The Vancouver Sun Run is next Sunday, and I feel trained for it already but, as with any race, I try to take it easy beforehand. Over last weekend I had to work at an open house, and my colleague was measuring her (our) amount of walking over the course of two days. It amounted to just over a half-marathon. I considered that enough exercise, as my legs were sorer than usual. So when it was over I plopped into the hammock with a super big glass of La Fin Del Monde and stared at the cedars and pines touching a perfect blue sky. I have two short runs this week, however, before the race, and one of those days I am taking off in lieu of my overtime, so I’m looking forward to a rainforest run and doing some planting, finally!
In a recent blog post I mentioned interviewing two authors, and these interviews are now up: one with Jeff VandeerMeer and one with poet Lorna Croizer. I also got the chance to meet author Claudia Casper at her book launch last week at Pat’s Pub. She was very nice, actually. All three authors are wonderful influences. I really like Jeff’s newest trilogy, Southern Reach, and am now into reading as much weird fiction as possible–also exploring Lorna’s ideas of the wild in us as it pertains to the non-separation of nature and culture.
Anyway, I always thought that running brings out something that doesn’t exist day to day. I have often felt “tall” or as if I’m flying. There is a feeling of abandonment, of letting go. Of shaking things off. Of feeling wilder, like not me. In the novel I mentioned that I’m writing, I’m tying this feeling into the subject of wild horses, which are of course still in the West, having been reintroduced by Spaniards. They are wild. There are many of them, and they have to share land with cattle ranchers, which is an industry, so usually wins. So then they are either killed or put into adoption training centers, where they are domesticated so they can be adopted. The runner starts to feel the mustang when on the trail, but when inside at work is all about culture and expectations.
I thought I’d excerpt some rough draft ideas that are from my growing novel:
The horses are nervous. I watch their faces, which are distorted in the muggy night, almost anamorphic with fear. Their instinct is to flee from the storm, but there is nowhere to go unless they kick down fences. They want to gallop. I wonder if I have connected to that same wild, the wild in me that I feel when on the trail. Movement away and toward nothing–just the thrill of movement, the self-propelled onward motion. The term “Elena-powered” runs through my brain and I picture clones of me tied to a carriage and being whipped into fright. A pale white mustang is prancing in one of the corrals, and it looks lost. It bucks around and settles, while its nostrils flare and eyes feel me up as if to say who are you. Then it runs away to the field.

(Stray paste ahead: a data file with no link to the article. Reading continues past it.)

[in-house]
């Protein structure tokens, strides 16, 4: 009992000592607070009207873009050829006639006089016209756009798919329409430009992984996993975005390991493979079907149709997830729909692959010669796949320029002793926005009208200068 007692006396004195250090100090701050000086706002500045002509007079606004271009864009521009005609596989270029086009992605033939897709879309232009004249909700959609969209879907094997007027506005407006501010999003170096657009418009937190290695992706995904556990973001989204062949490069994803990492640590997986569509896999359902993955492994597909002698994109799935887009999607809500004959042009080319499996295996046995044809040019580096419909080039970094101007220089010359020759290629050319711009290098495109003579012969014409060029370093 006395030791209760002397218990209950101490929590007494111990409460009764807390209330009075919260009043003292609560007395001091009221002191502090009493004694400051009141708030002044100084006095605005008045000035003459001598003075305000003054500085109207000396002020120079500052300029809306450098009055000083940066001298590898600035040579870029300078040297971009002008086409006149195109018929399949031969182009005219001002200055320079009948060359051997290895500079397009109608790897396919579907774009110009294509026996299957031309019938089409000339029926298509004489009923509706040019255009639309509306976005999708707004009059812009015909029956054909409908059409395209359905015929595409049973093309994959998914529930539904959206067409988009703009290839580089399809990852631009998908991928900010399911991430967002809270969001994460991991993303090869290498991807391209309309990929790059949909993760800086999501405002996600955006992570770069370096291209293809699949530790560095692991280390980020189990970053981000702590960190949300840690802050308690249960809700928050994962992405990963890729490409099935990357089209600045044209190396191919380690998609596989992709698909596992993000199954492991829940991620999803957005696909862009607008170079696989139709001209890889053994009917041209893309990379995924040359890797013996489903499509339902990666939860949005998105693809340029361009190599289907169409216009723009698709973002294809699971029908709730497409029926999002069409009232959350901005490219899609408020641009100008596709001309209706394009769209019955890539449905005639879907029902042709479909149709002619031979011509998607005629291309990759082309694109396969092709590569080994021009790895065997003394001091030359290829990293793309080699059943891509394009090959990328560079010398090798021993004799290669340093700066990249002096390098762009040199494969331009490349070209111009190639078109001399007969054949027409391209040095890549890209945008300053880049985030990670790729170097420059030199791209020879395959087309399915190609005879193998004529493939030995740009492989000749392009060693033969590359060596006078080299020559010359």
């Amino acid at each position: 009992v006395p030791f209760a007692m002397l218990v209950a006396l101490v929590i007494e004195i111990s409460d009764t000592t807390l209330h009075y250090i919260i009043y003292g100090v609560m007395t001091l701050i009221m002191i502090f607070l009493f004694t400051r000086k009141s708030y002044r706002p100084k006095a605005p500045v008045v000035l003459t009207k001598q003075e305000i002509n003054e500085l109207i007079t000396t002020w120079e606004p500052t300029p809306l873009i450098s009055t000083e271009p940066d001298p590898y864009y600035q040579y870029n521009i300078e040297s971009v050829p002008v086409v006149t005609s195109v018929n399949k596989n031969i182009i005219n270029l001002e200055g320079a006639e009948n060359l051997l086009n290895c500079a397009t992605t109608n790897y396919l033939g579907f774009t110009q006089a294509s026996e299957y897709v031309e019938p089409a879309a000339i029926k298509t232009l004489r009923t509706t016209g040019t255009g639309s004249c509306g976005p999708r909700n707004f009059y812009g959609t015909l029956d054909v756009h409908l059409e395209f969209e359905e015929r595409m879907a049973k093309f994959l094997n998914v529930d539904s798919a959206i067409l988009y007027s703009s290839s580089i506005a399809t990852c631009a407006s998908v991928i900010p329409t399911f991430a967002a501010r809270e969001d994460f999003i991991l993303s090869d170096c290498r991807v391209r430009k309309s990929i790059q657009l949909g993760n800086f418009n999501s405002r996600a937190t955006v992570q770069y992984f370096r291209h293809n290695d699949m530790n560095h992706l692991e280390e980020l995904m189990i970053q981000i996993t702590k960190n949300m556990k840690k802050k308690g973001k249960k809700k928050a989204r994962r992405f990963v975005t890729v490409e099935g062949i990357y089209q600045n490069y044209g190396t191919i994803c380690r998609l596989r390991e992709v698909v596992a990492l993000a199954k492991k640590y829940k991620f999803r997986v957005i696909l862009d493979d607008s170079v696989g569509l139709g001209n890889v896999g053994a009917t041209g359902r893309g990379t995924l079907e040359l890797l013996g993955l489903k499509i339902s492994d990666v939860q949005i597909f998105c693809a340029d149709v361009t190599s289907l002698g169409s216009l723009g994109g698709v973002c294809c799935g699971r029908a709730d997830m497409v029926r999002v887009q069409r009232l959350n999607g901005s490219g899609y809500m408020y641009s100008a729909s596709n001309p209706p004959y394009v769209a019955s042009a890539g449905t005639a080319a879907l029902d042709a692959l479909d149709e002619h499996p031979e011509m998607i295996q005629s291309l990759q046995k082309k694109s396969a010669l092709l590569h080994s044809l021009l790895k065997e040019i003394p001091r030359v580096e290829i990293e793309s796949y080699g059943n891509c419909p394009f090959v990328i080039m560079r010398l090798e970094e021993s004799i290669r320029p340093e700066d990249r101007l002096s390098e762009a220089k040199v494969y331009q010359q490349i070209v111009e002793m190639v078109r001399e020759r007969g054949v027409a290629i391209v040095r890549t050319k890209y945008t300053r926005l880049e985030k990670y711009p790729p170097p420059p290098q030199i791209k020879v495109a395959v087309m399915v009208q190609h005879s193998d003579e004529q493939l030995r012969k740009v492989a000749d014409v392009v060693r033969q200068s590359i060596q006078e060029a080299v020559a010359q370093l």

I enter one of the barns through its corral and walk toward the stalls area; only a few horses are here, one of them pregnant and worried. I wipe her face with a gloved hand and fiddle with her hay. She makes a few noises at me; she must be one of the more trained horses. Unlike her brothers and sisters, she is content to relax in her stall. I wish I had a treat, something to let her know I am her friend. She is dark, mysterious. As I am exiting her stall to fill the troughs, I see a shadowy figure in the corral where I just came from. There are no lights, so I’m relying on the cone-shaped ray of my flashlight, and the shadow stops.
I say, “Josh? Tomas?” Nothing. I remember the footsteps following me earlier. Who in the… Nobody else should be here. Technically, they could be, for other people came to the farm, but we would have known if someone else was staying on the weekend. Weekends are when Tomas works at the ranch; it is the only time he takes shelter outside the res. Until Josh came along. Evidently, he is bunking here too. But no answer means it is not one of them. And who else would venture out in this weather just to stand ominously in the middle of the barn’s corral? I cautiously turn the flashlight directly on the man–I think it is a man–it is taller than a woman, huskier. He stands very still.
“Hello?” My voice is pretty shaky. The figure turns away and slinks out the side door. Slink is the only verb I can think of. He’s like a cat, almost not even walking but floating. I don’t know what else to do other than to finish my duties here and tell the guys later. And watch my back. It wouldn’t be too surprising for a cattle rancher to come out and start trouble–but they were usually okay with us. There are fundamental disagreements between the pro-wild-horse folks and the beef and dairy industry, but these are usually ideological, fought in courts and in the media.